I just laughed and laughed for a good while after reading about this latest lunacy over at the NYT.
What a tragic story about the collapse of a once great newspaper.

Reply to  Jack Simmons
December 19, 2016 2:03 pm

one of my favorite cartoons by one of my favorite cartoonists

Reply to  Jack Simmons
December 19, 2016 3:10 pm

The NYT just rented out 8 floors of former staff space in its building. Says it all, eh?

Reply to  Eric Simpson
December 19, 2016 7:35 am

Actually “blood-thirsty” is a rather unfair epithet. Polar Bears are quite peaceful and unaggressive compared to grizzlies (and I speak from personal experience here). However they do consider humans as convenient prey (being about the same size as seals), so they are quite dangerous when hungry.
And wouldn’t you get frustrated if some idiot had locked your dinner into a steel cage?

Michael Burns
Reply to  Eric Simpson
December 19, 2016 8:12 am

So…what the end of the story. Did she eat him? The video cut out at the good part.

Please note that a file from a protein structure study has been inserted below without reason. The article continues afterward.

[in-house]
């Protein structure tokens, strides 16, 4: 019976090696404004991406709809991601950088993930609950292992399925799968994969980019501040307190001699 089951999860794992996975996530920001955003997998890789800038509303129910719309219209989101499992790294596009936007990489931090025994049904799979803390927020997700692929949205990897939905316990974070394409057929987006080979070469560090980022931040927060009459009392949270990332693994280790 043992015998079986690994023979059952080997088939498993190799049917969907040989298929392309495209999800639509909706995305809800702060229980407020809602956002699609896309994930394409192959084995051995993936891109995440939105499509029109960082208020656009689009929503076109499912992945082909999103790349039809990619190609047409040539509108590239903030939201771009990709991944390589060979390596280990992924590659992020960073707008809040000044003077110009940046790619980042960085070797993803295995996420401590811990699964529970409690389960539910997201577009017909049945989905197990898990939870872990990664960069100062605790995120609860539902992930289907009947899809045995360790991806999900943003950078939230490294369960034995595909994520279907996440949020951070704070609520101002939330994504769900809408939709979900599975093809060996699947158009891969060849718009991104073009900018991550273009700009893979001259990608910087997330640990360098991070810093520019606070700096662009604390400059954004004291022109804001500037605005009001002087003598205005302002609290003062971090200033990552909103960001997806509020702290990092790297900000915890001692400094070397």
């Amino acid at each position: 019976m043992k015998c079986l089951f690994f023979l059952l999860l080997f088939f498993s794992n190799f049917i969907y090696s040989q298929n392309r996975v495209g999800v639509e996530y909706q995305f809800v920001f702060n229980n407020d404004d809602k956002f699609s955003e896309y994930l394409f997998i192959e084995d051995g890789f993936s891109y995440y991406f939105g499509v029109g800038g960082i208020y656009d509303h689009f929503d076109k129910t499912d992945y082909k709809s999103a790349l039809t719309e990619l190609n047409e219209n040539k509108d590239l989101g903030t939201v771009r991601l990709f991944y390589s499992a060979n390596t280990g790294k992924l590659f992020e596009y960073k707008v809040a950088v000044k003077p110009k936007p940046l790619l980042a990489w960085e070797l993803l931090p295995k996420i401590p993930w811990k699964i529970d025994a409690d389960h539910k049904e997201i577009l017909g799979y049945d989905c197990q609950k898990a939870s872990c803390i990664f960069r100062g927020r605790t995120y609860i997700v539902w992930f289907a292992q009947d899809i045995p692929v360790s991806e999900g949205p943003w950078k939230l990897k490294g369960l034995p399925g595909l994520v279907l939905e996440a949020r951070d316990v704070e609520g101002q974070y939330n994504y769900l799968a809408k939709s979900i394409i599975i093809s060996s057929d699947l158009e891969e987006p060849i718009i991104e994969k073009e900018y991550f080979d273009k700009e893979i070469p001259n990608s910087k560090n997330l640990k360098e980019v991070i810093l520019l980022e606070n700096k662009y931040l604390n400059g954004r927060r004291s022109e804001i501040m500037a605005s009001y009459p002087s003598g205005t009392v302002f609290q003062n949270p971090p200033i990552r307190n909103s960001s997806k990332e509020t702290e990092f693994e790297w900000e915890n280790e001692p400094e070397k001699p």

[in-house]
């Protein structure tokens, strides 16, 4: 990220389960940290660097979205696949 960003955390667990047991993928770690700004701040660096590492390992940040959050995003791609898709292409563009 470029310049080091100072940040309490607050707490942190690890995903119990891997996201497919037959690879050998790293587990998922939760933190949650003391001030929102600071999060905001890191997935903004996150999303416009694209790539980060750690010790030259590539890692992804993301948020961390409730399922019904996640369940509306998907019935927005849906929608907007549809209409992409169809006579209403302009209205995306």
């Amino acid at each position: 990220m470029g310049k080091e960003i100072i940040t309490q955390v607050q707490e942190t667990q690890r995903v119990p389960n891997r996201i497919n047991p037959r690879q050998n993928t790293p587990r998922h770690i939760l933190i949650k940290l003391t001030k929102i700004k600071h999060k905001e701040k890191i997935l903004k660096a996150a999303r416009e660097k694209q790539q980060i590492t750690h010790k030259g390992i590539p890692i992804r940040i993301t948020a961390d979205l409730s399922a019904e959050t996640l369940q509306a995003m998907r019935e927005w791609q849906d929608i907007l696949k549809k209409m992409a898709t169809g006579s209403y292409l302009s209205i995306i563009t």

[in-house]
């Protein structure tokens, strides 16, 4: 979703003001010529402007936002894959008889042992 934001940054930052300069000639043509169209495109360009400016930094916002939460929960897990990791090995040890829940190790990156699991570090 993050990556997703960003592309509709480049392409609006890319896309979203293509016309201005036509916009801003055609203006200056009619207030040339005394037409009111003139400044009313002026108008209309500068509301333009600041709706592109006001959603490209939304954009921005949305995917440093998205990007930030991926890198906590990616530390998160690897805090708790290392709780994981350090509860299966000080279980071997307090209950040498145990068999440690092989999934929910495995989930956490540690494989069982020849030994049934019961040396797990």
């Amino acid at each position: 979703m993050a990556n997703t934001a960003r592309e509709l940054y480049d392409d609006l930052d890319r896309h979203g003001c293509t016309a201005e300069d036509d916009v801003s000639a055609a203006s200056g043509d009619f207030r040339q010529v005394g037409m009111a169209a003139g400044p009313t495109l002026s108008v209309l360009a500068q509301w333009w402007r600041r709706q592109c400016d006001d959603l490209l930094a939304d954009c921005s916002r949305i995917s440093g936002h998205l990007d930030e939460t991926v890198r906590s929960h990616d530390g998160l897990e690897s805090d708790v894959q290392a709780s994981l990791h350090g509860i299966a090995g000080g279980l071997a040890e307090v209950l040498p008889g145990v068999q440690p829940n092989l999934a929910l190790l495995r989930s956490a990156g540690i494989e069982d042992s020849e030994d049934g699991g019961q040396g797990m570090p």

Reply to  Michael Burns
December 19, 2016 3:28 pm

Nope. I don’t think so. Despite the cage looking pretty rickety. If the polar bear could have thought to throw a stone. Though I guess the Arctic isn’t really the best place to find stones (perhaps it’s the best place to get stoned, but that’s different [say NO to Sharia law in the Arctic!]).

Reply to  Eric Simpson
December 19, 2016 12:31 pm

That’s the last thing most prey will see, because it’s awfully dark when you’re sitting in a polar bear’s belly.

Joel O’Bryan
December 18, 2016 7:22 pm

I live in Tucson, Arizona. Every November I notice a huge influx of Alberta, Wisconsin, and Minnesota climate refugees on the local streets and roads!! WUWT?